Inside the Frame

Since my last blog post, I’ve continued processing the Joe Carithers papers and getting to know more about Joe Carithers the person. When processing a set of personal or professional papers, you begin to feel like you know the creators – as relatives, acquaintances, antagonists.

In 1957, Joe Carithers received a certificate of recognition from Ernest W. McFarland, then Governor of Arizona.

Here’s the certificate in its original gold frame.

The certificate congratulates Carithers on his contributions to Arizona parks and the founding of the Arizona State Parks Association. When Special Collections received the certificate, it was in a standard gold frame. Consumer frames, with their absorptive backing, space for mildew growth, and moisture-trapping glass aren’t ideal archival homes for conservation purposes. So, I knew the document should be re-housed.

Removing the certificate from the frame revealed new information about the object itself. A quick look at the back shows that the framed object is actually comprised of at least four parts: a letter from the governor (complete with seal and ribbons), a backing of blue paper, a piece of letterhead from the AzPA, and an additional bit of letterhead to fill out the bottom left corner.

The back of the document shows many kinds of chemical and physical change – sun bleaching, acidification of the paper, tape stains, and even some water damage. Looking under the ribbons, we can tell that the document was probably exposed to sun over a long period, leaving ‘shadows’ where the ribbons lay.

On the left, we see the join where two pieces of stationary were taped together. In the center, the ribbons have protected the paper from sun bleaching – especially the yellow ribbon.


The governor’s seal, along with the the ribbons and the letter itself, protected the center of the blue paper from sun damage.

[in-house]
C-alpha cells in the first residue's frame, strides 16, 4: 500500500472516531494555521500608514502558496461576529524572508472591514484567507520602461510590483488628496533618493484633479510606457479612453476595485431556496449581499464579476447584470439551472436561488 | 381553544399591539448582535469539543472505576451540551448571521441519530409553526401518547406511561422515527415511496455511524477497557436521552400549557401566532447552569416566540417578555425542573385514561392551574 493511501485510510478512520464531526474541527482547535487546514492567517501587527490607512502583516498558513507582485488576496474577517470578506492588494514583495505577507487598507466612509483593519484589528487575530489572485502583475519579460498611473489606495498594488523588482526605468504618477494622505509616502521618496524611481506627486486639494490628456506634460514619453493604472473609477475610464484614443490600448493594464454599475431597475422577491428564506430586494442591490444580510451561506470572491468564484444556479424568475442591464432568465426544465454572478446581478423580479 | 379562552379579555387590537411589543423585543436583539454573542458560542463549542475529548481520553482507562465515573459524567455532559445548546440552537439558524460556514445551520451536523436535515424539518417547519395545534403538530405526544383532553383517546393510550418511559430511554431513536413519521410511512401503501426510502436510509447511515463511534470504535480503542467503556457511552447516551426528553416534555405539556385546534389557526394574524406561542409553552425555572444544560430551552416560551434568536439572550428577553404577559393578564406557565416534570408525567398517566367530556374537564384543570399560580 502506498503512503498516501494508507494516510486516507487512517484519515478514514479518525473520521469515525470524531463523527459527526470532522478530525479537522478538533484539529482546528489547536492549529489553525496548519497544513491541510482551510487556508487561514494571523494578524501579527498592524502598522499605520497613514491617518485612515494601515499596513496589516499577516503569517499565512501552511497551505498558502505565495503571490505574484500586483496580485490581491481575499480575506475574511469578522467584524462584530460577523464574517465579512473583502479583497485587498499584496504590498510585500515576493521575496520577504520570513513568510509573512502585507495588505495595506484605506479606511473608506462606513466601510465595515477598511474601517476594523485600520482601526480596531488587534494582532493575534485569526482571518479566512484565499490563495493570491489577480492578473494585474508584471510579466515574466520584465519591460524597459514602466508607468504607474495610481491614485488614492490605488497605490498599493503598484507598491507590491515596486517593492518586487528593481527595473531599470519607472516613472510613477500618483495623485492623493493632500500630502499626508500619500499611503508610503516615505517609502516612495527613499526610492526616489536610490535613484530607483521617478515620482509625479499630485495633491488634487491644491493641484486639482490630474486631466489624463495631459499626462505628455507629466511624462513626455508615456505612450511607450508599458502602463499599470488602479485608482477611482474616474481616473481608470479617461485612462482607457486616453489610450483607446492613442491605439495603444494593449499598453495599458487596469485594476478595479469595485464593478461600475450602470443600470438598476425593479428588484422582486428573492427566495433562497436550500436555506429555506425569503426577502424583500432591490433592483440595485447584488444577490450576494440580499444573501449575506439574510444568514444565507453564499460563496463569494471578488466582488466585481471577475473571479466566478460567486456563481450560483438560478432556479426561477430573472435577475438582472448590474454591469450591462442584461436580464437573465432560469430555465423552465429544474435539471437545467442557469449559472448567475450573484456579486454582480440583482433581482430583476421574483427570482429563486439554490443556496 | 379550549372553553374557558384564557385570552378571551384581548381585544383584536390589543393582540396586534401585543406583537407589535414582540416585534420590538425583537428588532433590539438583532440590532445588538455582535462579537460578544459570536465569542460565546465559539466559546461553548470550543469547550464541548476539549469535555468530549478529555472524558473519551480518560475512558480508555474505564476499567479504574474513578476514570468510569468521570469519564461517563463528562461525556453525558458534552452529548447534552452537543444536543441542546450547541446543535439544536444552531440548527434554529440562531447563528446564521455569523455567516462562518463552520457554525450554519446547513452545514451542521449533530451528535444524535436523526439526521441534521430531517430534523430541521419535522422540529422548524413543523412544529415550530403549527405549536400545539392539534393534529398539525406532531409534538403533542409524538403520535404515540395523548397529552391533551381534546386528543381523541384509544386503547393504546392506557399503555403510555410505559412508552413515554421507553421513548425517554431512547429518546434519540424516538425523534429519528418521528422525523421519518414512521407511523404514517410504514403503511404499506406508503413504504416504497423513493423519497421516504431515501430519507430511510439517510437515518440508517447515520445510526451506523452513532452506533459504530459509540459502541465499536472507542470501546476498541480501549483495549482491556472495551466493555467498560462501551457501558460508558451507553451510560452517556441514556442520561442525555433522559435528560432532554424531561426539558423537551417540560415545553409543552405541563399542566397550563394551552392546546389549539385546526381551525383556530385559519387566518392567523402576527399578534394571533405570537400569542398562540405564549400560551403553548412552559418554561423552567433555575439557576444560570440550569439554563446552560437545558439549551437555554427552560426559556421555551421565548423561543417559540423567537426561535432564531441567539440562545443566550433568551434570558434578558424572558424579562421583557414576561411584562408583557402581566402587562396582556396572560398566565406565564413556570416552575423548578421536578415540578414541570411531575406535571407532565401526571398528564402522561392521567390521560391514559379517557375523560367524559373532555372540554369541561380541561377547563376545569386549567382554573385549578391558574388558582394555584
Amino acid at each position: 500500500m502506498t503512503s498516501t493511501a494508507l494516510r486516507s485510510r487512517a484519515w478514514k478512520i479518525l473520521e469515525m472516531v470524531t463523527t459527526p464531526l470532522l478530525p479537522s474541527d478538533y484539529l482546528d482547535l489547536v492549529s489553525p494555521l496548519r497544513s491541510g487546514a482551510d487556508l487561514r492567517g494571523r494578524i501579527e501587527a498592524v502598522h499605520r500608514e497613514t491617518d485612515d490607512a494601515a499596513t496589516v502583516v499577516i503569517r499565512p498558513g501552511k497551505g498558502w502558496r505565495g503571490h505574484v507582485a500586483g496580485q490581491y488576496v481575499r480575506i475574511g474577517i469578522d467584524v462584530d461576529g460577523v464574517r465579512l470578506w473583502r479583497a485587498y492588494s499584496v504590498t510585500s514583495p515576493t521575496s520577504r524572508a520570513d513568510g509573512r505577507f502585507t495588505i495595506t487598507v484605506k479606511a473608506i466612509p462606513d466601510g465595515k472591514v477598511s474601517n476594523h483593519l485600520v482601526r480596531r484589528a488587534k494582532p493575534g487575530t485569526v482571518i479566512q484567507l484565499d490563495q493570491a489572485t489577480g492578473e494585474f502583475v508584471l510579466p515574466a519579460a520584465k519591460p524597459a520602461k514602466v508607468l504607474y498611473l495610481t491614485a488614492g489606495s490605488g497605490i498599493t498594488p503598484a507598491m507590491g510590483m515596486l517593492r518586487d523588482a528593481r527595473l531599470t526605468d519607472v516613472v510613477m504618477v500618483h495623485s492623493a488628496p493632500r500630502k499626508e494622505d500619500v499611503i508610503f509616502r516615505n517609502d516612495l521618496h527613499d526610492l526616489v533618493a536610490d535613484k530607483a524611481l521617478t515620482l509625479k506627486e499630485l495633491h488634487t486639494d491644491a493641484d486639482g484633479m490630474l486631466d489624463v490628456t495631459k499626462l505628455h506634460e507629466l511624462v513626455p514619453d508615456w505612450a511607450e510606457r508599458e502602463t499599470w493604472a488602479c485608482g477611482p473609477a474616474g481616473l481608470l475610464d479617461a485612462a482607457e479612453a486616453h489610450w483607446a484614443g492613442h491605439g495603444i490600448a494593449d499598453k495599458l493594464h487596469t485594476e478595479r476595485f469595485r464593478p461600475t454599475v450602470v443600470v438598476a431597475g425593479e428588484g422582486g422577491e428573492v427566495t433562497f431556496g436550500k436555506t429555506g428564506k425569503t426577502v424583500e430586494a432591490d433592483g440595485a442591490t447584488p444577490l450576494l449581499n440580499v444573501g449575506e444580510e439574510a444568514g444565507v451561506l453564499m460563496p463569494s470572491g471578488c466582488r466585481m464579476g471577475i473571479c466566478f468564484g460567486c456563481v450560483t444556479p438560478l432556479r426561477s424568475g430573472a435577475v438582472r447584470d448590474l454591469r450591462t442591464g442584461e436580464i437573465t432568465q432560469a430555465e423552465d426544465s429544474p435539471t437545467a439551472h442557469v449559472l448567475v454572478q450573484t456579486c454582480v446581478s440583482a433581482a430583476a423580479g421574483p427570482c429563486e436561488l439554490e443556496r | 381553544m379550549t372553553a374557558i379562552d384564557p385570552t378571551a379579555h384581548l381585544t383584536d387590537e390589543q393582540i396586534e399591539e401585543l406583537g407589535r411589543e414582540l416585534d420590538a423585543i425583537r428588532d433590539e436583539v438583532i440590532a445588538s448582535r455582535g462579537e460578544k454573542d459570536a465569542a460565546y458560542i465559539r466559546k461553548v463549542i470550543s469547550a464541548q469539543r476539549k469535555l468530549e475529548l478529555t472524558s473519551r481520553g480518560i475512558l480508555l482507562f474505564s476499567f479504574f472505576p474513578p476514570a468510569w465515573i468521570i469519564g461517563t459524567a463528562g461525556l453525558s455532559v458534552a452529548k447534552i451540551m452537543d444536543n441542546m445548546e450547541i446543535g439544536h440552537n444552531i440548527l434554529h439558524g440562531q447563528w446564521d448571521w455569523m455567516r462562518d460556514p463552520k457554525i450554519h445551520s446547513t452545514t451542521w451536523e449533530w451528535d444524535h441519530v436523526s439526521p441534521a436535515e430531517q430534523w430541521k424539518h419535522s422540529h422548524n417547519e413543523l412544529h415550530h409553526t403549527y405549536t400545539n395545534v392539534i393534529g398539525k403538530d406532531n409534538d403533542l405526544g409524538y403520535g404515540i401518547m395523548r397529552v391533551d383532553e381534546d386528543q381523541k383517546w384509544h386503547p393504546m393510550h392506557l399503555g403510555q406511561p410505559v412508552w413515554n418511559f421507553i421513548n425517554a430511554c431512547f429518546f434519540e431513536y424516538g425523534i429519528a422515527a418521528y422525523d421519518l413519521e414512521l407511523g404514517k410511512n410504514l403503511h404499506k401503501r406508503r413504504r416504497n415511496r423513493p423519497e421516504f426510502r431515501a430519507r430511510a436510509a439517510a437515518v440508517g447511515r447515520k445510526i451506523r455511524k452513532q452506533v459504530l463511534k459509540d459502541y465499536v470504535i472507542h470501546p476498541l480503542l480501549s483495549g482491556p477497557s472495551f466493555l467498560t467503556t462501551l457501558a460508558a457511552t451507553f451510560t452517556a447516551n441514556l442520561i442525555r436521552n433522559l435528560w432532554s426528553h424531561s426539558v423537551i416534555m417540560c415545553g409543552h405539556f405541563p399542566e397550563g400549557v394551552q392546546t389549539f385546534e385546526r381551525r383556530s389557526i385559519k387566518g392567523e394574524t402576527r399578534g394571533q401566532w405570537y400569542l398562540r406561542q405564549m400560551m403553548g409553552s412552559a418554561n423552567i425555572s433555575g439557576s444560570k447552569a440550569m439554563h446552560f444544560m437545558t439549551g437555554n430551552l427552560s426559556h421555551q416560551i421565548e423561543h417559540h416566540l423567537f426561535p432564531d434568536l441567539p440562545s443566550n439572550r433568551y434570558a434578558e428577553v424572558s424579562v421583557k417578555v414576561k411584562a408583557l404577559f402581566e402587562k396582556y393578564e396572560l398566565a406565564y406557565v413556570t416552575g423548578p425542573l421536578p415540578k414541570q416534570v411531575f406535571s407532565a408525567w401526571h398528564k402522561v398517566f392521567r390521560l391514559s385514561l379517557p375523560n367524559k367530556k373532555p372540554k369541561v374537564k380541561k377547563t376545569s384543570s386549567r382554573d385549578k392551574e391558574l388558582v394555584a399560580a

For some archivists these are signs of conservation nightmares, but I think this ‘damage’ gives us additional information about the Joe Carithers papers. The frame itself suggest that Carithers prized this certificate and, likely, displayed it in his home. In fact, the glass of the frame has some residue ‘stuck’ to it from the ribbons, and the prop for the frame is bent from wear.


The streaks across the top of the glass and along the right side are actually from the ribbons pressing against it over time.

Overall, the paper document is structurally stable without tears, weak points in the tape, or creasing damage. I doubt it was often, if ever, taken out of the frame. Joe Carithers and his family wanted to protect this document, and clearly wanted to present it in the context of his work (the stationary comes from the association he co-founded!).

Frames give you a particular kind of encounter with an object. You can pick up a frame without too much fear of damaging the contents. Frames hold photos, diplomas, scraps of ephemera – things we cherish. In re-housing the document, I wanted to find a solution that would keep it safe and hold its parts together but still allow the viewer to get close. I also wanted to make apparent Carithers’ ‘matting’ work – to give researchers a sense of how he integrated a government document into his own personal aesthetics.

Serendipitously, I found a sturdy clear sleeve just about exactly the size of the document. It keeps the document from bending, but also shows all sides of the object. It’s a mix between Carithers’ approach to display and my own desire to make apparent how special this document must have been to Carithers.

Non-textual physical ‘clues’ can tell us about the provenance and context of a document, beyond what’s written on the page or implied by the original order of a folder. We can miss this information if we only focus on language-based contents. This certificate was created by the Office of the Governor, but it was transformed by Carithers and his environment into an object of decor and – inadvertently – into a record of how materials change as we keep them.

One thought on “Inside the Frame

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